Education Commissioner Stephen Bowen issued the following statement in response to today’s release of “Achievement Growth: International and U.S. State Trends in Student Performance” by Harvard’s Program on Education Policy and Governance.
“The findings of this study are truly disappointing, but they are consistent with what we have been saying for some time – while Maine’s test scores are high for the nation, we are just not moving the needle, and as this study makes clear, other states are making considerably more progress,” said Education Commissioner Stephen Bowen. “The status quo is simply not working.
“One of the approaches we took upon taking office last year was to look at high-performing states and nations, and that work helped direct the development of our strategic plan. We know, for instance, that effective teachers are the most important in-school factor in student achievement, so we passed a comprehensive bill around educator effectiveness that we are now working to implement. We know high performing systems have high academic standards, so we are also working with districts throughout the state on implementing rigorous new standards in English language arts and mathematics, and preparing for the implementation of new science standards.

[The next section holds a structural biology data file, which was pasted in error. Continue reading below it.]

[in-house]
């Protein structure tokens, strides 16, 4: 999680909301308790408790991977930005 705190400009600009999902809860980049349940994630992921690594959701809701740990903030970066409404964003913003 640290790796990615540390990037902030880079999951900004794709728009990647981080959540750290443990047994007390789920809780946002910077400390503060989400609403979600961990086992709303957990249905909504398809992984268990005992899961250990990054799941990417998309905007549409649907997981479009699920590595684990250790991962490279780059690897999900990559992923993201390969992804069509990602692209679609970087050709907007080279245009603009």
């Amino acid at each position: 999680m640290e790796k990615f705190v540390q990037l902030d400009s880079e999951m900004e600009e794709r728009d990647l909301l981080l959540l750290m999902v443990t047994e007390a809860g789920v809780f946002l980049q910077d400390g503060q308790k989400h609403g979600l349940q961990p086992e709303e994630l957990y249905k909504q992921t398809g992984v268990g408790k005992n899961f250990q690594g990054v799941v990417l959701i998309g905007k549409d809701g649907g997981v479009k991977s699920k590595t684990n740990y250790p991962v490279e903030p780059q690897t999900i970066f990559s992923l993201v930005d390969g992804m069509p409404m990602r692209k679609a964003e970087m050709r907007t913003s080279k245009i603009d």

“We also know we must support innovation by schools and school districts here in Maine – many of which are engaged in effective new practices that hold promise for the rest of the state. We need to look at what they are doing, learn from it and share those best practices, and we have set up a team to do that.
“Just as the Governor and I have been looking at high performing systems in Maine and abroad, we will be looking at the high performing states identified in the study, states like South Carolina, Florida, Massachusetts and Virginia – among those with the biggest increases in student achievement – to see what we can learn from them. There are states in the study that are improving at two to three times the rate of states like Maine. We need to find out why, and we need to move forward with an aggressive plan to improve student outcomes.”